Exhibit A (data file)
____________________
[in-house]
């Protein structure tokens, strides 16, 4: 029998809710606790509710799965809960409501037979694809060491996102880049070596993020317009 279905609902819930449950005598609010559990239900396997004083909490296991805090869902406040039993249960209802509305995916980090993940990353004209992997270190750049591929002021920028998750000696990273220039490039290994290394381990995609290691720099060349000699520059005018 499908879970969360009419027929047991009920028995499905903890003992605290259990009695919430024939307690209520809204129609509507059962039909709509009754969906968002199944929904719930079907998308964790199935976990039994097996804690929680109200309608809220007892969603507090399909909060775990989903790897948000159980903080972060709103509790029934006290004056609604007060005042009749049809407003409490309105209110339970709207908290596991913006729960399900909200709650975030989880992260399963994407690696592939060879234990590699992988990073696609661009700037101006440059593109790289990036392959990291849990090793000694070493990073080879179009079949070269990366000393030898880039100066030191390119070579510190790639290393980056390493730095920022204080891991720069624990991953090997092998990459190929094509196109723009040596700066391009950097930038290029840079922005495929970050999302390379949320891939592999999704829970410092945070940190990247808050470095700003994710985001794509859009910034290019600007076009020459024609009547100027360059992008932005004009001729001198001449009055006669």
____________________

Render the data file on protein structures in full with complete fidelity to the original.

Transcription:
[in-house]
């Protein structure tokens, strides 16, 4: 029998809710606790509710799965809960409501037979694809060491996102880049070596993020317009 279905609902819930449950005598609010559990239900396997004083909490296991805090869902406040039993249960209802509305995916980090993940990353004209992997270190750049591929002021920028998750000696990273220039490039290994290394381990995609290691720099060349000699520059005018 499908879970969360009419027929047991009920028995499905903890003992605290259990009695919430024939307690209520809204129609509507059962039909709509009754969906968002199944929904719930079907998308964790199935976990039994097996804690929680109200309608809220007892969603507090399909909060775990989903790897948000159980903080972060709103509790029934006290004056609604007060005042009749049809407003409490309105209110339970709207908290596991913006729960399900909200709650975030989880992260399963994407690696592939060879234990590699992988990073696609661009700037101006440059593109790289990036392959990291849990090793000694070493990073080879179009079949070269990366000393030898880039100066030191390119070579510190790639290393980056390493730095920022204080891991720069624990991953090997092998990459190929094509196109723009040596700066391009950097930038290029840079922005495929970050999302390379949320891939592999999704829970410092945070940190990247808050470095700003994710985001794509859009910034290019600007076009020459024609009547100027360059992008932005004009001729001198001449009055006669």